20. R. Vosoughi and M. S. Freedman, “Therapy of MS,” Clinical Neurology and Neurosurgery, vol. 112, no. 5, pp. 365–385, 2010. View at Publisher · View at Google Scholar · View at Scopus
  21. K. P. Wandinger, J. D. Lünemann, O. Wengert et al., “TNF-related apoptosis inducing ligand (TRAIL) as a potential response marker for interferon-beta treatment in multiple sclerosis,” The Lancet, vol. 361, no. 9374, pp. 2036–2043, 2003. View at Publisher · View at Google Scholar · View at Scopus
  22. S. Dhib-Jalbut and S. Marks, “Interferon-β mechanisms of action in multiple sclerosis,” Neurology, vol. 74, pp. S17–S24, 2010. View at Publisher · View at Google Scholar · View at Scopus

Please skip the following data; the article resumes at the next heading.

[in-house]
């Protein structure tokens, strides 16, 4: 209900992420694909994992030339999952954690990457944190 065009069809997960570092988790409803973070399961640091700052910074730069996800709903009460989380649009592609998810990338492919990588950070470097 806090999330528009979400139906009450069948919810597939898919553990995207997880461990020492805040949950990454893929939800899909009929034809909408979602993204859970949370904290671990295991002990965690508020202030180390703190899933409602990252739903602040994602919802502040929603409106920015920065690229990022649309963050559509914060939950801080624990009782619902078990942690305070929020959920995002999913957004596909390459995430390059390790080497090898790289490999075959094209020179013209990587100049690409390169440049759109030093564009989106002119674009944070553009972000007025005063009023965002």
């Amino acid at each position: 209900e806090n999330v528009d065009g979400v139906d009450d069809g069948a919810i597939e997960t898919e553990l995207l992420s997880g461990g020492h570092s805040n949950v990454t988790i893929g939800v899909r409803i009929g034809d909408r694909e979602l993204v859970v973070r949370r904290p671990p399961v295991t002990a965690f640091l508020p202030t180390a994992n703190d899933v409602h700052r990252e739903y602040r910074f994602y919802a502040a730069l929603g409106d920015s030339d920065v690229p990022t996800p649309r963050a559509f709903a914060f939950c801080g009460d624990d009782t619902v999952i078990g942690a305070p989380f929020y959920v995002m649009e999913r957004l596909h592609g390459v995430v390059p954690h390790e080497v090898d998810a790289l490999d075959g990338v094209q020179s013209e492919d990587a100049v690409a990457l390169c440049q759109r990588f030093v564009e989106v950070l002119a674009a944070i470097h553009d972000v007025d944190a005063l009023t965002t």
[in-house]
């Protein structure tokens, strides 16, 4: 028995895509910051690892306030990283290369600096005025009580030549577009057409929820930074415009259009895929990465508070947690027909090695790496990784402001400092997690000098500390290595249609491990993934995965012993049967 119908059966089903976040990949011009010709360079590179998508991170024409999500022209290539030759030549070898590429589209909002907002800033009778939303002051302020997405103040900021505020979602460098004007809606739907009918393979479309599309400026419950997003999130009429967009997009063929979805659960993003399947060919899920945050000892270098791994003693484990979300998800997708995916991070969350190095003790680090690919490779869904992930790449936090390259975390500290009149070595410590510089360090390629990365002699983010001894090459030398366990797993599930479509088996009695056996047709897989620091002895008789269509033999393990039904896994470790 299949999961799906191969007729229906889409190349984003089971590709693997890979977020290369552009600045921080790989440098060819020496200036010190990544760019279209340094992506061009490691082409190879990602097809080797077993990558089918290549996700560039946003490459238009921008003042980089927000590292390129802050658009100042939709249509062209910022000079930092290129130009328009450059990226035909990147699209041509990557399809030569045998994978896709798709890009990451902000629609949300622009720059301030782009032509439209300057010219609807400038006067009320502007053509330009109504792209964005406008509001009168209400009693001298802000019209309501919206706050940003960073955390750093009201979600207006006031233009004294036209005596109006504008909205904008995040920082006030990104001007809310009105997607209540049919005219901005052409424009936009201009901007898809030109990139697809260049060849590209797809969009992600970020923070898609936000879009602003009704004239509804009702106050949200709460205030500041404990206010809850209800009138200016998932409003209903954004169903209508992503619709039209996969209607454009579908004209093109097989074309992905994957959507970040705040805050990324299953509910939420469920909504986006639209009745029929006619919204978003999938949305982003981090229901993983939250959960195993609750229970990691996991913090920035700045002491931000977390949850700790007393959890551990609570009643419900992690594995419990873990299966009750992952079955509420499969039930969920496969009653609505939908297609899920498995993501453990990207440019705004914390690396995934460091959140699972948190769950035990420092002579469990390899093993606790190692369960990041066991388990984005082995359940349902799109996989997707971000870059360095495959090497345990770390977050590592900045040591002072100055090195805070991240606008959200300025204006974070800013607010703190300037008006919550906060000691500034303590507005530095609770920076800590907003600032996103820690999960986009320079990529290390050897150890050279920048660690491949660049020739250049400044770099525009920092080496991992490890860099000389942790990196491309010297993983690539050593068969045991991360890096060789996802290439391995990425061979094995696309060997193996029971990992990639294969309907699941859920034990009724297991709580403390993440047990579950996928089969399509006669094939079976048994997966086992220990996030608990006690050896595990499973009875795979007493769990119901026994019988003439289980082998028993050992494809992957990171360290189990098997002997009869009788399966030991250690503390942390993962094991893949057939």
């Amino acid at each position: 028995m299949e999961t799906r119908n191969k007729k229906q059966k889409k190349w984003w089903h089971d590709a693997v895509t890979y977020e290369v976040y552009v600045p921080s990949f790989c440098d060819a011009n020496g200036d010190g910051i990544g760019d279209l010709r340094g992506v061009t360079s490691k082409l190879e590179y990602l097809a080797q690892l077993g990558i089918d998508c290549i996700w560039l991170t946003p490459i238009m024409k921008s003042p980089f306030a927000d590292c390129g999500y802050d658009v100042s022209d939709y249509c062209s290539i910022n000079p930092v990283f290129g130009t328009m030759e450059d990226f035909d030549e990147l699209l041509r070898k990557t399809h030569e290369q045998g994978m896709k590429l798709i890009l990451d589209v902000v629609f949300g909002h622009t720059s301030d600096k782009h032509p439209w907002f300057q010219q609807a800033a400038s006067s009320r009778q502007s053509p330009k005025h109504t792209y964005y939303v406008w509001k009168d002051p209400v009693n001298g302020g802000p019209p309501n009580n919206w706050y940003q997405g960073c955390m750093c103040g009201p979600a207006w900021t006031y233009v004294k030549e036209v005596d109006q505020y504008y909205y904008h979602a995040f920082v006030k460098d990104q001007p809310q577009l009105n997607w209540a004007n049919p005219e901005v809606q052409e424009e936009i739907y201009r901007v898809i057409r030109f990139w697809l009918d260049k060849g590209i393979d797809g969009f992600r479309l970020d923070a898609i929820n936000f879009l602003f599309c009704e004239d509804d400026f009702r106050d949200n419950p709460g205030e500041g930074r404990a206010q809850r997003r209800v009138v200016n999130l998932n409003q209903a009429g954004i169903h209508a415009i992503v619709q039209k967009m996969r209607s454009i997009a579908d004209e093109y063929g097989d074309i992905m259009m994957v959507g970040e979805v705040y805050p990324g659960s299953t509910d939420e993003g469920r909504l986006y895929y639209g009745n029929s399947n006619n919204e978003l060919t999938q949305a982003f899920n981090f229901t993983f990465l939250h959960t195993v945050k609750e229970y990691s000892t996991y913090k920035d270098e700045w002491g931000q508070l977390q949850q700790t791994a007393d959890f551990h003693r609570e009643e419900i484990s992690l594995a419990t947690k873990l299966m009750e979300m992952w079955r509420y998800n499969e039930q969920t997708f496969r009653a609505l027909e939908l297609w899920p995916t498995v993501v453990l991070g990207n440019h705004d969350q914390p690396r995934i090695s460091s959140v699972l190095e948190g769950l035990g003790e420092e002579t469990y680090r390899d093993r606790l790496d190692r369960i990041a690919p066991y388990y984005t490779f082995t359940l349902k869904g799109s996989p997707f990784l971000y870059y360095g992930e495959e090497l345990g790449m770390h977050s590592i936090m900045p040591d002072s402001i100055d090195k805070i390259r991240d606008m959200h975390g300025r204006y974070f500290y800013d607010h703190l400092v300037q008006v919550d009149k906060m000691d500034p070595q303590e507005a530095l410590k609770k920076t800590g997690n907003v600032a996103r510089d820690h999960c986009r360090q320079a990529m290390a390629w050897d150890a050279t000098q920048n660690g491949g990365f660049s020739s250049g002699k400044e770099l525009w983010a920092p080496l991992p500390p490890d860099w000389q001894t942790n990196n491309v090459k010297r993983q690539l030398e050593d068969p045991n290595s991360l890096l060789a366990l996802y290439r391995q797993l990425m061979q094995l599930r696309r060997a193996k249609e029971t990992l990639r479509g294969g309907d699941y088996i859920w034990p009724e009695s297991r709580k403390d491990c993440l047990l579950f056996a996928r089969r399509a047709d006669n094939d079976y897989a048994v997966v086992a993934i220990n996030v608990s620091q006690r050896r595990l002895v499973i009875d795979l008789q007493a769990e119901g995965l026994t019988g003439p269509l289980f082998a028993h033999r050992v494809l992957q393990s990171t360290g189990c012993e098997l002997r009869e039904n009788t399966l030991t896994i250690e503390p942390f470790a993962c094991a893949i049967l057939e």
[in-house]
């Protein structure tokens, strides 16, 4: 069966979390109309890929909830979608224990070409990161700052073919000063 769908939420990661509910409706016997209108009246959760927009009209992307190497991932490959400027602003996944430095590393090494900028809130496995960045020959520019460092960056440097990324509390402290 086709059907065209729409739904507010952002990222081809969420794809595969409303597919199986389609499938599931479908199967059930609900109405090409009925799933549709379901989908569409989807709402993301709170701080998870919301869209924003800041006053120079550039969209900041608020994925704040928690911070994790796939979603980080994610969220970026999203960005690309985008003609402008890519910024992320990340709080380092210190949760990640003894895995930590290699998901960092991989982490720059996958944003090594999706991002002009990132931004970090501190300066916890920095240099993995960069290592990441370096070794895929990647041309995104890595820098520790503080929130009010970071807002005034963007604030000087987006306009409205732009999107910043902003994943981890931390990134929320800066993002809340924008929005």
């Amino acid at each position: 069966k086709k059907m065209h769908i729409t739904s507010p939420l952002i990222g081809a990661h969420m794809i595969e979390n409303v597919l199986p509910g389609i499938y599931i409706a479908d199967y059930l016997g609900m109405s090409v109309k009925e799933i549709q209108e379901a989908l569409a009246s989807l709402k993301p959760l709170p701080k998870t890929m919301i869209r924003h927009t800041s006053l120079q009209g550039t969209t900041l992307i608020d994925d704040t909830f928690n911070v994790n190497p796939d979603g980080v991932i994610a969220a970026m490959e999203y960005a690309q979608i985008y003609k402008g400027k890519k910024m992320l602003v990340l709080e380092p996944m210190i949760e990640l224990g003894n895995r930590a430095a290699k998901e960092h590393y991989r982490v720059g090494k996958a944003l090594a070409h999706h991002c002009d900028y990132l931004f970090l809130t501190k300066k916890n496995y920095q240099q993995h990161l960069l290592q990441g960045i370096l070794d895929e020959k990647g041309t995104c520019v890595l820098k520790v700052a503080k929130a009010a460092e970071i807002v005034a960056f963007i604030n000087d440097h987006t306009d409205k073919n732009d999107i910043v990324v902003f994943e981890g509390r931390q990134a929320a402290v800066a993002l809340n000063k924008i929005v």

23. E. Cretney, J. L. McQualter, N. Kayagaki et al., “TNF-related apoptosis-inducing ligand (TRAIL)/Apo2L suppresses experimental autoimmune encephalomyelitis in mice,” Immunology and Cell Biology, vol. 83, no. 5, pp. 511–519, 2005. View at Publisher · View at Google Scholar · View at Scopus
  24. N. Arbour, E. Rastikerdar, E. McCrea et al., “Upregulation of TRAIL expression on human T lymphocytes by interferon β and glatiramer acetate,” Multiple Sclerosis, vol. 11, no. 6, pp. 652–657, 2005. View at Publisher · View at Google Scholar · View at Scopus
  25. Y. M. Huang, Y. Hussien, Y. P. Jin, M. Söderstrom, and H. Link, “Multiple sclerosis: deficient in vitro responses of blood mononuclear cells to IFN-β,” Acta Neurologica Scandinavica, vol. 104, no. 5, pp. 249–256, 2001. View at Publisher · View at Google Scholar · View at Scopus